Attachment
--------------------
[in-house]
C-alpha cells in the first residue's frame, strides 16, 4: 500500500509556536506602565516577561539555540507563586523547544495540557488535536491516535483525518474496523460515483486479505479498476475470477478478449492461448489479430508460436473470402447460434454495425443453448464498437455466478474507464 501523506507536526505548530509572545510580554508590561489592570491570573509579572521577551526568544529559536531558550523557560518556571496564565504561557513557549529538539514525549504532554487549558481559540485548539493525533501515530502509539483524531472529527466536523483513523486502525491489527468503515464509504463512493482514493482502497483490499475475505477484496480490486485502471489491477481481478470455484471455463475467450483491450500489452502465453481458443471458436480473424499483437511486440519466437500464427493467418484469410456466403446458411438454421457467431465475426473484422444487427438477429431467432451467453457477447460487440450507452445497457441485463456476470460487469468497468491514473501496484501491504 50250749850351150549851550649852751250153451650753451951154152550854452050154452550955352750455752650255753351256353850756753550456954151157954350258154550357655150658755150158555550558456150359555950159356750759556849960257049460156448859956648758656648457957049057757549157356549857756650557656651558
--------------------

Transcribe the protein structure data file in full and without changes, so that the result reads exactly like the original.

[in-house]
C-alpha cells in the first residue's frame, strides 16, 4: 500500500509556536506602565516577561539555540507563586523547544495540557488535536491516535483525518474496523460515483486479505479498476475470477478478449492461448489479430508460436473470402447460434454495425443453448464498437455466478474507464 501523506507536526505548530509572545510580554508590561489592570491570573509579572521577551526568544529559536531558550523557560518556571496564565504561557513557549529538539514525549504532554487549558481559540485548539493525533501515530502509539483524531472529527466536523483513523486502525491489527468503515464509504463512493482514493482502497483490499475475505477484496480490486485502471489491477481481478470455484471455463475467450483491450500489452502465453481458443471458436480473424499483437511486440519466437500464427493467418484469410456466403446458411438454421457467431465475426473484422444487427438477429431467432451467453457477447460487440450507452445497457441485463456476470460487469468497468491514473501496484501491504 50250749850351150549851550649852751250153451650753451951154152550854452050154452550955352750455752650255753351256353850756753550456954151157954350258154550357655150658755150158555550558456150359555950159356750759556849960257049460156448859956648758656648457957049057757549157356549857756650557656651558